Do, but dont tell: The search for social responsibility and sustainability in the websites of the top-100 US MBA programs
Purpose – The purpose of this study is to investigate the degree to which business schools, in particular MBA programs, have developed academic programs and centers specifically focused on corporate social responsibility and sustainability (CSRS) and, for those that have, promote them on their Web sites. The instruction of CSRS in institutions of higher education is increasing worldwide. The extent to which US MBA programs have developed academic programs and centers focused on CSRS could potentially be a way for business schools to distinguish themselves from other schools.
Design/methodology/approach – The authors use a Web-based search of the Web sites of the top-100 USMBAprograms to ascertain the extent to which they have developed CSRS-related academic programs and centers. They then look specifically at the full-time MBA main Web page to ascertain to what extent these programs promote CSRS material.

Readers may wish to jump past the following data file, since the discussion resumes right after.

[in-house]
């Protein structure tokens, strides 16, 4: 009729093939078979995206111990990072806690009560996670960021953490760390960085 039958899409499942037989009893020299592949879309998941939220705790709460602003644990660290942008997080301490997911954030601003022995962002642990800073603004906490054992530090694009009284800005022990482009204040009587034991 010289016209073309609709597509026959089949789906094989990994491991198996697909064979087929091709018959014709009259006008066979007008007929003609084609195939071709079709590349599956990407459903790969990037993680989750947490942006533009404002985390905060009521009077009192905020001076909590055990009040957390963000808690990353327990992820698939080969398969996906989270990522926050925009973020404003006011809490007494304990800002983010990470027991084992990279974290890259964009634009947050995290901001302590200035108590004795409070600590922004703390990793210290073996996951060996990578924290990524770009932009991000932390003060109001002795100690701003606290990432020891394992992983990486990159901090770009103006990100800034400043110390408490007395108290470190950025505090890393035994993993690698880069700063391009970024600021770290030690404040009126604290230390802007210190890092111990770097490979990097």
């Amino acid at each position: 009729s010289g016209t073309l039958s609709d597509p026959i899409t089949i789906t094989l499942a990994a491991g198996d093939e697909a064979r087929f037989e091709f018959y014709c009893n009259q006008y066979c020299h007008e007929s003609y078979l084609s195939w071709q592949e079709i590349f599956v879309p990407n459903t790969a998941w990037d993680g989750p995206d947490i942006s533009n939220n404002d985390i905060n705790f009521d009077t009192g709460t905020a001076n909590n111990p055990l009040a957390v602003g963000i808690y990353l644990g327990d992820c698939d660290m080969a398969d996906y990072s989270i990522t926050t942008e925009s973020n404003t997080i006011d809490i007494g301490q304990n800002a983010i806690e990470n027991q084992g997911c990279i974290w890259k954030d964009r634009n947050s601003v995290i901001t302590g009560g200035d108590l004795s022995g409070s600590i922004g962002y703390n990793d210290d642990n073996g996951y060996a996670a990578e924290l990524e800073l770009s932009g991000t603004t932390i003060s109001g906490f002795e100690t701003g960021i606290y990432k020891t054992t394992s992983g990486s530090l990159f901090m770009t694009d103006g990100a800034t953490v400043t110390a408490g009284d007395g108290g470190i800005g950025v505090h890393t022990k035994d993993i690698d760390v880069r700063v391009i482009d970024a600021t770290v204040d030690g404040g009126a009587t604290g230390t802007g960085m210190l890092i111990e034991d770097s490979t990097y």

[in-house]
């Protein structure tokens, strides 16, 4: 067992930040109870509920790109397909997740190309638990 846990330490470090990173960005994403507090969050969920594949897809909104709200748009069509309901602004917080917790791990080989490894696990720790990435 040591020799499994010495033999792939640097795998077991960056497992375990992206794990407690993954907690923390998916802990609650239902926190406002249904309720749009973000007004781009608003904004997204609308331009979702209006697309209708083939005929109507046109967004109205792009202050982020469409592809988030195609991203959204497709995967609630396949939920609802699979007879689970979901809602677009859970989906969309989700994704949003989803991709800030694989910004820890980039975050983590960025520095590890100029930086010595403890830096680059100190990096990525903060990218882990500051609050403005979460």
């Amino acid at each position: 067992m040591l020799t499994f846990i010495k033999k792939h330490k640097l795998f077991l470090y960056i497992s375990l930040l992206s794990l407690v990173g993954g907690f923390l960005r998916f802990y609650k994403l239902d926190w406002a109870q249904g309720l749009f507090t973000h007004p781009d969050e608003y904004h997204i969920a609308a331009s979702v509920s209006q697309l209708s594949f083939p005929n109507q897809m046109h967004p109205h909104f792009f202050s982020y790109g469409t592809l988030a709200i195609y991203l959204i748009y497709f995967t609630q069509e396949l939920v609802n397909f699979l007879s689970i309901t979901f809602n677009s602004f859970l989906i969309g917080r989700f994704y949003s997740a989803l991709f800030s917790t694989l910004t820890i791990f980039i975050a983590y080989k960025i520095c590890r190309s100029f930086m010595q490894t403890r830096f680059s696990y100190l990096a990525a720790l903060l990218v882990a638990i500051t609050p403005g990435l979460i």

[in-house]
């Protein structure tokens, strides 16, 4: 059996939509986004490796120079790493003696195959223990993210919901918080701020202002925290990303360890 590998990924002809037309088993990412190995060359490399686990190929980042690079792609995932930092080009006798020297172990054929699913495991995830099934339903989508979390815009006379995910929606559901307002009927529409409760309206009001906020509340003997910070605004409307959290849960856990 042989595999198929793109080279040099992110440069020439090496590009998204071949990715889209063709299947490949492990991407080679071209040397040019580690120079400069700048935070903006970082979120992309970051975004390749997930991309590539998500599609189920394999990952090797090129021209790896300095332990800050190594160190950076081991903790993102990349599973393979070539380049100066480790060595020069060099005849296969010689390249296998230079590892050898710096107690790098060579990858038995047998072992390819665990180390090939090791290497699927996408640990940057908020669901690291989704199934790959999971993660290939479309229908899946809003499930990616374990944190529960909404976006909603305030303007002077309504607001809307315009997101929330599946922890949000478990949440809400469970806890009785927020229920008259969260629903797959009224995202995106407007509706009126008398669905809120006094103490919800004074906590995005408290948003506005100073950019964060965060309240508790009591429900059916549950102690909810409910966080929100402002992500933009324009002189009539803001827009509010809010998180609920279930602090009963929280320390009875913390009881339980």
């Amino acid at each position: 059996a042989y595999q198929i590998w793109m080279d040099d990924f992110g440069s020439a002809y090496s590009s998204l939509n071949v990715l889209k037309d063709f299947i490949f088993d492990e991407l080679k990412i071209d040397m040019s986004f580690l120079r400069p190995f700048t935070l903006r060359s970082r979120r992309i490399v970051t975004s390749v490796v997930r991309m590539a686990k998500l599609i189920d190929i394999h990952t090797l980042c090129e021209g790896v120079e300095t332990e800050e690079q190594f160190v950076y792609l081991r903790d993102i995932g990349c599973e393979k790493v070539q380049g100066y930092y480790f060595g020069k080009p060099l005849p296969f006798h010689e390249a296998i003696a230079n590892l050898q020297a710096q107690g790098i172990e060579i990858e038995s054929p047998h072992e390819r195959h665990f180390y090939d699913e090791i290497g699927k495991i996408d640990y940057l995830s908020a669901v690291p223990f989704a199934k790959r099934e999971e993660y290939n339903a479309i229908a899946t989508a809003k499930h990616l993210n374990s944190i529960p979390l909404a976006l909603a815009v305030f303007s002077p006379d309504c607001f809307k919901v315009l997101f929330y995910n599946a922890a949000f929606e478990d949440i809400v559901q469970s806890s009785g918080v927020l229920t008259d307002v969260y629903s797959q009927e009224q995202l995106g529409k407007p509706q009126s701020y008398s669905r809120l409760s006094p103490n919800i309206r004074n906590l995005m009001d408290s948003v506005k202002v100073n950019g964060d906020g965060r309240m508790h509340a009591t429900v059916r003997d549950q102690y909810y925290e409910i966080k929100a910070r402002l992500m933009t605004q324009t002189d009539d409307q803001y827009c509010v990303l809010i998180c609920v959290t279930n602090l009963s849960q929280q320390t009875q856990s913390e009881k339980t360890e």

Findings – The results suggest that schools in the top quarter and bottom quarter, as well as private schools, are more likely to have CSRS academic programs and centers. The authors also find that very few full-time MBA programs promote CSRS on their main MBA Web pages.
Originality/value – This study is unique in its focus on the top-100 US MBA programs and the collection of primary data directly from their Web sites. Additionally, a summary of the data gathered from the MBA programs is provided in Table I of the study.
Corporate social responsibility, Higher education, MBA, Sustainability, USA
Hart, Timothy A., Corey J. Fox, Kenneth F. Ede, and John Korstad. "Do, but don’t tell." International Journal of Sustainability in Higher Education (2015).
International Journal of Sustainability in Higher Education